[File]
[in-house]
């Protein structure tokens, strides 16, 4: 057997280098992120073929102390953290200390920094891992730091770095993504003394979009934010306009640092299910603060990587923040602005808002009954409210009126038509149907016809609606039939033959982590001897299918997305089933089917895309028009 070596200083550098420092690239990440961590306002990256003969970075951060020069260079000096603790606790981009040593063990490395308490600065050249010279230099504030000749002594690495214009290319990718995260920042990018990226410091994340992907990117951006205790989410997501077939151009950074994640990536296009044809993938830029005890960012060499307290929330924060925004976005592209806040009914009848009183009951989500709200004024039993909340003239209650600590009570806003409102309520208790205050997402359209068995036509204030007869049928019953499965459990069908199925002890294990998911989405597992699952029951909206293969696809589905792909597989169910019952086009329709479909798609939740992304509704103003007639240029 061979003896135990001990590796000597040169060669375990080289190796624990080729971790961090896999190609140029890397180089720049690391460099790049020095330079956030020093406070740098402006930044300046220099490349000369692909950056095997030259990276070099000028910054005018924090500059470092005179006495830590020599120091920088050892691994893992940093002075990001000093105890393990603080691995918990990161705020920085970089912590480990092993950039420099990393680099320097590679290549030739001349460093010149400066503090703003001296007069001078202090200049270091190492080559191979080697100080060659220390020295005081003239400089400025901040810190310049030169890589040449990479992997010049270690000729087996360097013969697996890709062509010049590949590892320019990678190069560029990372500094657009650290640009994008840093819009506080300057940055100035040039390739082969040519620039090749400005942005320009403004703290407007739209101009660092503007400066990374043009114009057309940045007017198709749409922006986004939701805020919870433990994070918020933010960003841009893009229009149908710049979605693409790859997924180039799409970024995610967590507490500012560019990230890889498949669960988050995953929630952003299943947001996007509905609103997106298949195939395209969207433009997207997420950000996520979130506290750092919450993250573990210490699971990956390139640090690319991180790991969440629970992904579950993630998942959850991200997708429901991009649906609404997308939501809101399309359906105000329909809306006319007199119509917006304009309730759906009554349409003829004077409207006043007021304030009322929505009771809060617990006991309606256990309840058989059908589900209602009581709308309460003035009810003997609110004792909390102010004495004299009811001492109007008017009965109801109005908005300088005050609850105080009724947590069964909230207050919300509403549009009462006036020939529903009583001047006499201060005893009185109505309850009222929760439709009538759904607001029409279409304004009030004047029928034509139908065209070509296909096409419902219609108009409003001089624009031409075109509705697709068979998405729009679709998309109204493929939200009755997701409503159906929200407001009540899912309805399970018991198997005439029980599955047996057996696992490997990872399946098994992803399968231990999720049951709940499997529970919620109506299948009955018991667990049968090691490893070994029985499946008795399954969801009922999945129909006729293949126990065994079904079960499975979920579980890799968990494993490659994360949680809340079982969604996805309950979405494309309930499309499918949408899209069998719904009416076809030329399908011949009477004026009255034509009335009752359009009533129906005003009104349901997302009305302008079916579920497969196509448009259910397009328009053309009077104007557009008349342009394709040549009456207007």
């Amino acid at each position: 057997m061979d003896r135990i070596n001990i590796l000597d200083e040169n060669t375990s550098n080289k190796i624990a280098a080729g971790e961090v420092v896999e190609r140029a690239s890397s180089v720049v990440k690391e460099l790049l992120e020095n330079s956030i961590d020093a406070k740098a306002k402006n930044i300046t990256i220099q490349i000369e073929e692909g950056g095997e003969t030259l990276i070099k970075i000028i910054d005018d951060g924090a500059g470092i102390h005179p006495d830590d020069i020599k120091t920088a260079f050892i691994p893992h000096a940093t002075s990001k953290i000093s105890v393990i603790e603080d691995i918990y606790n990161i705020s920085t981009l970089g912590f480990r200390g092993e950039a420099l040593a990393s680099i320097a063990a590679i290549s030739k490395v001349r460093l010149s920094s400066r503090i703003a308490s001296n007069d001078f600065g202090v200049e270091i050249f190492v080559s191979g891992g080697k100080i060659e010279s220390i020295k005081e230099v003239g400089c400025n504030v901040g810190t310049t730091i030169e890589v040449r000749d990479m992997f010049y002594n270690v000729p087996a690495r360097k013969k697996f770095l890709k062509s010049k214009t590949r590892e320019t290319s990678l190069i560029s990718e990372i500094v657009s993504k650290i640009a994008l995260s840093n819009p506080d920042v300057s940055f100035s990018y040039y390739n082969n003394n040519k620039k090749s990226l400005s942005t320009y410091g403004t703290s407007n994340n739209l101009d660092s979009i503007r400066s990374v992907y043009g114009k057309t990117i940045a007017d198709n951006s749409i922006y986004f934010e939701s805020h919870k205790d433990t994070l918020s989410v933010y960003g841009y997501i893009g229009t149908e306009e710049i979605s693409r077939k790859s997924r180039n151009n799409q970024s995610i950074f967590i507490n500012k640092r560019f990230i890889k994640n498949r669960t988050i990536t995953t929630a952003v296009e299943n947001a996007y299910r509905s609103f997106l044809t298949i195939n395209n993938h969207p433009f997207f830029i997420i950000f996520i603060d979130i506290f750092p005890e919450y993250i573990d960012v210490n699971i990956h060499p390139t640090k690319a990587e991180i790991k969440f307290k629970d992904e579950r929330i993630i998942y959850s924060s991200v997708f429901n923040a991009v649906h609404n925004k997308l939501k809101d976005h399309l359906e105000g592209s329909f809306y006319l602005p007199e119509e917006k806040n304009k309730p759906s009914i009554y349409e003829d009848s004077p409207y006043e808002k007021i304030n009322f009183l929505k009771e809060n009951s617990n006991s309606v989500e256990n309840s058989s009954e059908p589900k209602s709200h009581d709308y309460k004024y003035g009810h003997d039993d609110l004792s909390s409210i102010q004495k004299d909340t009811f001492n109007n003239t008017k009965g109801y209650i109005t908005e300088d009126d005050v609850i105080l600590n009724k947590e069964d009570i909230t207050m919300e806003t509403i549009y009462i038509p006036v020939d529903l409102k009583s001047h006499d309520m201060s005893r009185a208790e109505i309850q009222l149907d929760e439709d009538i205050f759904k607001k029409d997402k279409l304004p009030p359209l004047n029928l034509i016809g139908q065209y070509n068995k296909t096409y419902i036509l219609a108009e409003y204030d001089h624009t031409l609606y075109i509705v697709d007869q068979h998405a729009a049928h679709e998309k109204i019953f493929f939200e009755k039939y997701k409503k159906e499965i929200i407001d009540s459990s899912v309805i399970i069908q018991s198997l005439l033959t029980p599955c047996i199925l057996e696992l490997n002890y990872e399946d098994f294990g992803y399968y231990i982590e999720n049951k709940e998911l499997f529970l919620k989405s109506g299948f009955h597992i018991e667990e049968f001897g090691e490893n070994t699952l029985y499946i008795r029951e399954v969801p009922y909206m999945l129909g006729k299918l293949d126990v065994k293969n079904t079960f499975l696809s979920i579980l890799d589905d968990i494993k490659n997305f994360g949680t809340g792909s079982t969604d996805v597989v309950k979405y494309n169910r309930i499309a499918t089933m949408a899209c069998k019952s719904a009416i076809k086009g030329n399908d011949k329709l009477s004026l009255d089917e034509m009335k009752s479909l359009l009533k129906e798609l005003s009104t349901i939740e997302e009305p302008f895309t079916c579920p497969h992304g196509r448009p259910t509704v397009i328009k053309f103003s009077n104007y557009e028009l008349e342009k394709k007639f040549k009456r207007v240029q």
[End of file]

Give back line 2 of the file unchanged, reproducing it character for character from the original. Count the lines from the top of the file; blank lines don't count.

């Protein structure tokens, strides 16, 4: 057997280098992120073929102390953290200390920094891992730091770095993504003394979009934010306009640092299910603060990587923040602005808002009954409210009126038509149907016809609606039939033959982590001897299918997305089933089917895309028009 070596200083550098420092690239990440961590306002990256003969970075951060020069260079000096603790606790981009040593063990490395308490600065050249010279230099504030000749002594690495214009290319990718995260920042990018990226410091994340992907990117951006205790989410997501077939151009950074994640990536296009044809993938830029005890960012060499307290929330924060925004976005592209806040009914009848009183009951989500709200004024039993909340003239209650600590009570806003409102309520208790205050997402359209068995036509204030007869049928019953499965459990069908199925002890294990998911989405597992699952029951909206293969696809589905792909597989169910019952086009329709479909798609939740992304509704103003007639240029 061979003896135990001990590796000597040169060669375990080289190796624990080729971790961090896999190609140029890397180089720049690391460099790049020095330079956030020093406070740098402006930044300046220099490349000369692909950056095997030259990276070099000028910054005018924090500059470092005179006495830590020599120091920088050892691994893992940093002075990001000093105890393990603080691995918990990161705020920085970089912590480990092993950039420099990393680099320097590679290549030739001349460093010149400066503090703003001296007069001078202090200049270091190492080559191979080697100080060659220390020295005081003239400089400025901040810190310049030169890589040449990479992997010049270690000729087996360097013969697996890709062509010049590949590892320019990678190069560029990372500094657009650290640009994008840093819009506080300057940055100035040039390739082969040519620039090749400005942005320009403004703290407007739209101009660092503007400066990374043009114009057309940045007017198709749409922006986004939701805020919870433990994070918020933010960003841009893009229009149908710049979605693409790859997924180039799409970024995610967590507490500012560019990230890889498949669960988050995953929630952003299943947001996007509905609103997106298949195939395209969207433009997207997420950000996520979130506290750092919450993250573990210490699971990956390139640090690319991180790991969440629970992904579950993630998942959850991200997708429901991009649906609404997308939501809101399309359906105000329909809306006319007199119509917006304009309730759906009554349409003829004077409207006043007021304030009322929505009771809060617990006991309606256990309840058989059908589900209602009581709308309460003035009810003997609110004792909390102010004495004299009811001492109007008017009965109801109005908005300088005050609850105080009724947590069964909230207050919300509403549009009462006036020939529903009583001047006499201060005893009185109505309850009222929760439709009538759904607001029409279409304004009030004047029928034509139908065209070509296909096409419902219609108009409003001089624009031409075109509705697709068979998405729009679709998309109204493929939200009755997701409503159906929200407001009540899912309805399970018991198997005439029980599955047996057996696992490997990872399946098994992803399968231990999720049951709940499997529970919620109506299948009955018991667990049968090691490893070994029985499946008795399954969801009922999945129909006729293949126990065994079904079960499975979920579980890799968990494993490659994360949680809340079982969604996805309950979405494309309930499309499918949408899209069998719904009416076809030329399908011949009477004026009255034509009335009752359009009533129906005003009104349901997302009305302008079916579920497969196509448009259910397009328009053309009077104007557009008349342009394709040549009456207007």